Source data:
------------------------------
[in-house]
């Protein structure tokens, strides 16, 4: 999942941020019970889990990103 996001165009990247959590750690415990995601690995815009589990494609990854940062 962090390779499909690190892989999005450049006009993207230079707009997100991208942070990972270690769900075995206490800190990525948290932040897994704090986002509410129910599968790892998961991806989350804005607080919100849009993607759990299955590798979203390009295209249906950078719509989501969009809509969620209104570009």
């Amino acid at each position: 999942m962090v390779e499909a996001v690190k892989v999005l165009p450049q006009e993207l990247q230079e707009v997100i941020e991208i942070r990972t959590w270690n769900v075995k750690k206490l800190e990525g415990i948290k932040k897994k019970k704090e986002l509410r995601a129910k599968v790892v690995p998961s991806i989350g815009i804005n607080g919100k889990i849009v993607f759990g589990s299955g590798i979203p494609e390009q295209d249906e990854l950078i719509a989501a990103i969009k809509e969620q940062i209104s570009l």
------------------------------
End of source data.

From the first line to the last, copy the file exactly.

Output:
[in-house]
């Protein structure tokens, strides 16, 4: 999942941020019970889990990103 996001165009990247959590750690415990995601690995815009589990494609990854940062 962090390779499909690190892989999005450049006009993207230079707009997100991208942070990972270690769900075995206490800190990525948290932040897994704090986002509410129910599968790892998961991806989350804005607080919100849009993607759990299955590798979203390009295209249906950078719509989501969009809509969620209104570009």
């Amino acid at each position: 999942m962090v390779e499909a996001v690190k892989v999005l165009p450049q006009e993207l990247q230079e707009v997100i941020e991208i942070r990972t959590w270690n769900v075995k750690k206490l800190e990525g415990i948290k932040k897994k019970k704090e986002l509410r995601a129910k599968v790892v690995p998961s991806i989350g815009i804005n607080g919100k889990i849009v993607f759990g589990s299955g590798i979203p494609e390009q295209d249906e990854l950078i719509a989501a990103i969009k809509e969620q940062i209104s570009l």